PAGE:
Although weighty and serious in content, Language Myths and the History of
English is written in a clear, organized, and understandable style that should be
accessible to almost anyone who fully engages the topic. It appears ideally suited
for advanced undergraduate or graduate students, both in terms of readability and
content, but also because its incisive look at metaphors and myth in an academic
field could serve as a cautionary reminder to those who are embarking on careers
of theory building.

There is much to applaud in this book. Watts succeeds in drawing back the
curtain to reveal the weak case upon which grand claims are sometimes made.
His argument that these grand claims often take on a life of their own, creating a
dominant discourse archive, is persuasive. Linguists are members of a distinct
discourse community and, like any such community, are certainly not immune
from developing dominant attitudes, opinions and convictions. Of course, just
because a set of beliefs are widely held ideas by a discourse community does not
mean those beliefs are necessarily wrong. Mythos itself is not necessarily false or
true, but a deeply held account that is resistant to challenge (cf. Lincoln 2000);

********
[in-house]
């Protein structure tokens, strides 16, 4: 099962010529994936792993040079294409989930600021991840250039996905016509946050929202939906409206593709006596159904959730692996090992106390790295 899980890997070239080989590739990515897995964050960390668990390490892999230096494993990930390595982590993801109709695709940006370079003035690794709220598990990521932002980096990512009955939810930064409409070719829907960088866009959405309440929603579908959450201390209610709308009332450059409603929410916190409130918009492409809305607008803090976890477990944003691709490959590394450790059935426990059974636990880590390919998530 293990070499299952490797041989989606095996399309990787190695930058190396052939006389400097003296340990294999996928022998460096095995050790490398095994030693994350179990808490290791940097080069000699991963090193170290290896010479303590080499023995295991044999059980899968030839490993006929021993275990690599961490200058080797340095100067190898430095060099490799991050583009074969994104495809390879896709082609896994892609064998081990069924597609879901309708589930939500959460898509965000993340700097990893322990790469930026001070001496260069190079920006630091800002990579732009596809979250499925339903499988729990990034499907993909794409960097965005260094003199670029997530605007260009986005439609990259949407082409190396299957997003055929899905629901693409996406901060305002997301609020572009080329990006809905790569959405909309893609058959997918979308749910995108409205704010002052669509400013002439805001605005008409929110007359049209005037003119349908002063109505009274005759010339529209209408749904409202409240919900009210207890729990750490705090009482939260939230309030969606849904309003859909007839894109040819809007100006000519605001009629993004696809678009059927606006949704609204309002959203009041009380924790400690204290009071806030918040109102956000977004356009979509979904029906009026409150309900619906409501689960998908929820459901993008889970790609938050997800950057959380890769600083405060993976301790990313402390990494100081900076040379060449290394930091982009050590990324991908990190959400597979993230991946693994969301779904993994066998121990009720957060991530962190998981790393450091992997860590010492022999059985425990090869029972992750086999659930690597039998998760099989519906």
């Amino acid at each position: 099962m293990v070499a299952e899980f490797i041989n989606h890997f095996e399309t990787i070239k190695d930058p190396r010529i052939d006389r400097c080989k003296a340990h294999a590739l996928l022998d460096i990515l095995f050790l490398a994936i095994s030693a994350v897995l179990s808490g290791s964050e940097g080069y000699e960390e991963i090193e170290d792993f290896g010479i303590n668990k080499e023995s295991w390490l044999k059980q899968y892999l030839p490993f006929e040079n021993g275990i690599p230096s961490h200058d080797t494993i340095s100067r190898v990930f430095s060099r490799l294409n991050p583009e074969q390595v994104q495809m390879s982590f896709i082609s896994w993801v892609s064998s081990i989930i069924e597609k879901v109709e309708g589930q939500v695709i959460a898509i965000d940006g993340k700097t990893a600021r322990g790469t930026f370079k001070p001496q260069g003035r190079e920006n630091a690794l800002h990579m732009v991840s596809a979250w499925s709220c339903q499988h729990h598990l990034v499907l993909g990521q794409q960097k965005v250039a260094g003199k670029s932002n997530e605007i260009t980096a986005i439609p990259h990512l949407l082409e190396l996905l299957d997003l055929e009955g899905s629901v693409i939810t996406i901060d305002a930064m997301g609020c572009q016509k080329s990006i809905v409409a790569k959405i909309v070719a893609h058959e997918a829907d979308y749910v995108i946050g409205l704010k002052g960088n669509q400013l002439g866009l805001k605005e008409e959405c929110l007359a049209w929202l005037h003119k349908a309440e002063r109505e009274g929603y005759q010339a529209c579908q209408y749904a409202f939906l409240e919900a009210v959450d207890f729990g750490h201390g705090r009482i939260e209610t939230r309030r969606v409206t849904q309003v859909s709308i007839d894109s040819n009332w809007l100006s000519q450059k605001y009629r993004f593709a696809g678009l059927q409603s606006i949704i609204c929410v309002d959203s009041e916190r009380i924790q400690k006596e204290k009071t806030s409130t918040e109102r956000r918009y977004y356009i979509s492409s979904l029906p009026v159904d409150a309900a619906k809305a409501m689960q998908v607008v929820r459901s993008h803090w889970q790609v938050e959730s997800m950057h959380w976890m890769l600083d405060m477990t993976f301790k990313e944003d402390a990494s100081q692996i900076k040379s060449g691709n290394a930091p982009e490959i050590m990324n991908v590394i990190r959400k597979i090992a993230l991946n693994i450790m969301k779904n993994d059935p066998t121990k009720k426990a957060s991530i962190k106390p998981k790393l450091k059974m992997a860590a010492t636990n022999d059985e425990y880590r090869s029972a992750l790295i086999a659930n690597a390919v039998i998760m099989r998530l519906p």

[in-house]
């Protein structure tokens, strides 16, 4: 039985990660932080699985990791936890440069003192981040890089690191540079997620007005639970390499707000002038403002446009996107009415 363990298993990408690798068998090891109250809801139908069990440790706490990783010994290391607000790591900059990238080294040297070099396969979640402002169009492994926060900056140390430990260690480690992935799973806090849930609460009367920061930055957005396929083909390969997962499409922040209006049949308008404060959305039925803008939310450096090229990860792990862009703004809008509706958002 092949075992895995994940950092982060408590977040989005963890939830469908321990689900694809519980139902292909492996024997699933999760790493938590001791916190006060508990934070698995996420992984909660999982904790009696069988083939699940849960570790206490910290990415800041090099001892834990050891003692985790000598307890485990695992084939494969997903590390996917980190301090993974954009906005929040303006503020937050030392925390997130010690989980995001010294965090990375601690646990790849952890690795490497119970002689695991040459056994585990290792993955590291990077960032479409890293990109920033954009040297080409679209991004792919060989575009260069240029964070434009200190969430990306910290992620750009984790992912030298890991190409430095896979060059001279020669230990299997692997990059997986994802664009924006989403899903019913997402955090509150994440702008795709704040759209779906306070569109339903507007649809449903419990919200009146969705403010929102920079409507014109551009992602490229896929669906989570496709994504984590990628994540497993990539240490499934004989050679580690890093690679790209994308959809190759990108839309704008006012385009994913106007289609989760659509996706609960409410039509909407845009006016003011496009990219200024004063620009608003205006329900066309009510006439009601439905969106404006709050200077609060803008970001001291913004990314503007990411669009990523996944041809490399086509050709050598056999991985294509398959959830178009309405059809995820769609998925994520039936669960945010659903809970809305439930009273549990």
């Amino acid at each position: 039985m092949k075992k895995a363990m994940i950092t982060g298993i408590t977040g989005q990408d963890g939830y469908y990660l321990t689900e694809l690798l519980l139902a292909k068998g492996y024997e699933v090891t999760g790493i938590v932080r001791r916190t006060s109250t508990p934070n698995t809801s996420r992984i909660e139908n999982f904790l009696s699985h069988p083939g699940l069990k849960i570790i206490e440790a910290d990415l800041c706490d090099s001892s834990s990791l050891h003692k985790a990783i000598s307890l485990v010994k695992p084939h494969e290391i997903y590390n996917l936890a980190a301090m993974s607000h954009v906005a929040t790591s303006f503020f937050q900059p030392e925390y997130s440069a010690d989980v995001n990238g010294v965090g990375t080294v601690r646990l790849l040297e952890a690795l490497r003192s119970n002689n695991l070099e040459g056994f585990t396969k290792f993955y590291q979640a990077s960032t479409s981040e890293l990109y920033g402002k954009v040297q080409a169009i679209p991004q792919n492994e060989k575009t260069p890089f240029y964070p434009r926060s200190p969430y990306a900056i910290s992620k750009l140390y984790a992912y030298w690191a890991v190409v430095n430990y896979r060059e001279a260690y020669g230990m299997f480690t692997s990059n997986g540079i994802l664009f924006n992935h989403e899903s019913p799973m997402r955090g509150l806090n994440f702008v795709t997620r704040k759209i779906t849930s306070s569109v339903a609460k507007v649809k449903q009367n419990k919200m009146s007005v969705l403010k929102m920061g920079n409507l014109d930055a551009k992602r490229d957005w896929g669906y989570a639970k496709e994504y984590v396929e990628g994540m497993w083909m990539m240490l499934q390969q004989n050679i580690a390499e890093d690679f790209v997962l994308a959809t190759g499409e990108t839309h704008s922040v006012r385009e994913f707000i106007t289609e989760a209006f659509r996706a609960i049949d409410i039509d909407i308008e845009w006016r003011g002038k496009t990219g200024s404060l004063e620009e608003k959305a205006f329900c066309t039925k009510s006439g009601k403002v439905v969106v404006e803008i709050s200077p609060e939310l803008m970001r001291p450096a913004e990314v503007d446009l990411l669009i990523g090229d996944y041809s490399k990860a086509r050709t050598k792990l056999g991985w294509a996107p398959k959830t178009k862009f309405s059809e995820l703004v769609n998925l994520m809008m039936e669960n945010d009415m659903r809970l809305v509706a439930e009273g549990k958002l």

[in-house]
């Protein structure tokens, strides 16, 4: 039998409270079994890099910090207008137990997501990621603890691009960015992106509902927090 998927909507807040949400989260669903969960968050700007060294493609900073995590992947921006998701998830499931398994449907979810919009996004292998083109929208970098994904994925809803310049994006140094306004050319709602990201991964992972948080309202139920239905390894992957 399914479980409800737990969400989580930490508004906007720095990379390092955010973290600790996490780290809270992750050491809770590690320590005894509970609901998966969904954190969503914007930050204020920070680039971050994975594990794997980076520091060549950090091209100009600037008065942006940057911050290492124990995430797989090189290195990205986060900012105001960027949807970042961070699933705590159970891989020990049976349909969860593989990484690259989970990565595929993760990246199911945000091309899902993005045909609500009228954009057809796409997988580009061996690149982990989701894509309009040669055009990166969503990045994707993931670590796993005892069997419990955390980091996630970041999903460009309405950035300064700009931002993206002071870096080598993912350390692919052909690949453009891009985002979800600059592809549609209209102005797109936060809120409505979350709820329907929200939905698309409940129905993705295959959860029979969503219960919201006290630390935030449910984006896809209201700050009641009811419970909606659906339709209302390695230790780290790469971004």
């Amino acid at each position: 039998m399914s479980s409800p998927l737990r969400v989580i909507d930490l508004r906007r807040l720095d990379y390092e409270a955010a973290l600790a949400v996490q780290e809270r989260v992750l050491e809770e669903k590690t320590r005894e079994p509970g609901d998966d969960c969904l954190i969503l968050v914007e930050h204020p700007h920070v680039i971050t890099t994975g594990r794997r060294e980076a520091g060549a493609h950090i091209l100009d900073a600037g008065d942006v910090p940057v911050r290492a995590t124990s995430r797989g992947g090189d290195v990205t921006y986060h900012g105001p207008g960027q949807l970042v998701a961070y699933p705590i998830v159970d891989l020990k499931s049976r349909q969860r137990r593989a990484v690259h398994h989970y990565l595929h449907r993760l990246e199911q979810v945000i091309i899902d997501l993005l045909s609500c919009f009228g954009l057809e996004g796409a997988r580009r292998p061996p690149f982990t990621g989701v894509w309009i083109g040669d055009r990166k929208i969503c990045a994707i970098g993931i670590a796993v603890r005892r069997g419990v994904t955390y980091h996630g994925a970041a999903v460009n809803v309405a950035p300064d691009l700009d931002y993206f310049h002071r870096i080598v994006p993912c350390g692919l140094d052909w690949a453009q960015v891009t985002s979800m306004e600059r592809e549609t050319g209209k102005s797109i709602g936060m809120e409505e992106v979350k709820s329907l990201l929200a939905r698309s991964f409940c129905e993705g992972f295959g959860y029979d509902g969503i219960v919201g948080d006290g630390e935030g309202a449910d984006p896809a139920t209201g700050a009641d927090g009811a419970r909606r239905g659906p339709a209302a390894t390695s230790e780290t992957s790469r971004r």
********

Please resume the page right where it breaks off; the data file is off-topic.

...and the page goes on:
nevertheless, when hegemonic discourse about language is extended in
unanalyzed ways, possibilities for error increase, and it is to these unanalyzed
ways of speaking about the history of English that Watts rightly wishes to draw

It is fair to say that Watts also succeeded (like Costa 2009) in the drawing
attention to language history as a unique site of both myth creation and ideological
affirmation. Despite the observations of others (e.g., Heehs 1994:1) that myth and
history, “are often considered to be antithetical modes of explanation,” Watts has
persuasively argued that even those, perhaps especially those, who work quite
carefully within scientific frameworks, are still sometimes guilty of failing to
seriously question the validity of their assumptions, particularly when these
assumptions are built upon a longstanding set of beliefs that have risen to a status
of being beyond questioning. For example, as Watts himself notes in a passing
remark on homogeneity, structuralist and generative approaches to language
change typically ignore the creative variability of language in use, and rely upon
such a homogeneity myth to manage the task of theory building. Stepping
outside of the conceptual frameworks to which one is committed is done with
difficulty, if at all, as might be argued from the tightly held myth of English as a
global language (Pennycook 2007), even among many who have been exposed to
critiques of the ubiquitous claims of English globalization, for example MA
students entering the field of English language teaching.

One could quibble with Watts' extensive use of the word “myth.” While it is true
that myth is “notoriously difficult to define” (Gentile 2011:85), for “myth” to be a
meaningful term it must have some boundaries. There is no indication in this
volume, for example, of a notion or belief that is “not-myth.” If “deconstruction” is
the hammer, one does get the sense at points that, for Watts, everything is a
“mythic nail.” In certain places it seems that myth is being used as just another
word for “hypothesis.” What distinguishes, for example, the “myth of the